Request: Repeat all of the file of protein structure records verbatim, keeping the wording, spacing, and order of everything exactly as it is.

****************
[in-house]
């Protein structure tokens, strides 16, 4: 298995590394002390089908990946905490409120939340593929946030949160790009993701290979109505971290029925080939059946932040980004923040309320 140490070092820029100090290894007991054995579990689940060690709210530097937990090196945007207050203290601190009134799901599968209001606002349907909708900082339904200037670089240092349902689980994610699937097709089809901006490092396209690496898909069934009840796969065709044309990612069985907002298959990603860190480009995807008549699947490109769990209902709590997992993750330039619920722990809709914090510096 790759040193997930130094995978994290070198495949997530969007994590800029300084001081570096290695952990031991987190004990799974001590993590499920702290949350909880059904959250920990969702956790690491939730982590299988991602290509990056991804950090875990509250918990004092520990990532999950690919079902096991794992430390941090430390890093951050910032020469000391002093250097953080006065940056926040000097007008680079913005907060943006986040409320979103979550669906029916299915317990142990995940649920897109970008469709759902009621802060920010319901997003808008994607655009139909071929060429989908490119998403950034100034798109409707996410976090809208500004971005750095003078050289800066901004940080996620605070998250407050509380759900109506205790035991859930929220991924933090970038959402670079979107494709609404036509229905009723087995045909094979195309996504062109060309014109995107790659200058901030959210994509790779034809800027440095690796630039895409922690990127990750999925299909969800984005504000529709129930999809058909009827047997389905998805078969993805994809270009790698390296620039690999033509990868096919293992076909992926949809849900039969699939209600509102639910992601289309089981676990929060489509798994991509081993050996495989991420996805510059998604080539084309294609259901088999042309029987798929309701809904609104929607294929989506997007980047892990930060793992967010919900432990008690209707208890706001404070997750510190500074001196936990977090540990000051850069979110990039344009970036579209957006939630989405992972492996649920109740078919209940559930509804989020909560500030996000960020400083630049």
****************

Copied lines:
[in-house]
């Protein structure tokens, strides 16, 4: 298995590394002390089908990946905490409120939340593929946030949160790009993701290979109505971290029925080939059946932040980004923040309320 140490070092820029100090290894007991054995579990689940060690709210530097937990090196945007207050203290601190009134799901599968209001606002349907909708900082339904200037670089240092349902689980994610699937097709089809901006490092396209690496898909069934009840796969065709044309990612069985907002298959990603860190480009995807008549699947490109769990209902709590997992993750330039619920722990809709914090510096 790759040193997930130094995978994290070198495949997530969007994590800029300084001081570096290695952990031991987190004990799974001590993590499920702290949350909880059904959250920990969702956790690491939730982590299988991602290509990056991804950090875990509250918990004092520990990532999950690919079902096991794992430390941090430390890093951050910032020469000391002093250097953080006065940056926040000097007008680079913005907060943006986040409320979103979550669906029916299915317990142990995940649920897109970008469709759902009621802060920010319901997003808008994607655009139909071929060429989908490119998403950034100034798109409707996410976090809208500004971005750095003078050289800066901004940080996620605070998250407050509380759900109506205790035991859930929220991924933090970038959402670079979107494709609404036509229905009723087995045909094979195309996504062109060309014109995107790659200058901030959210994509790779034809800027440095690796630039895409922690990127990750999925299909969800984005504000529709129930999809058909009827047997389905998805078969993805994809270009790698390296620039690999033509990868096919293992076909992926949809849900039969699939209600509102639910992601289309089981676990929060489509798994991509081993050996495989991420996805510059998604080539084309294609259901088999042309029987798929309701809904609104929607294929989506997007980047892990930060793992967010919900432990008690209707208890706001404070997750510190500074001196936990977090540990000051850069979110990039344009970036579209957006939630989405992972492996649920109740078919209940559930509804989020909560500030996000960020400083630049």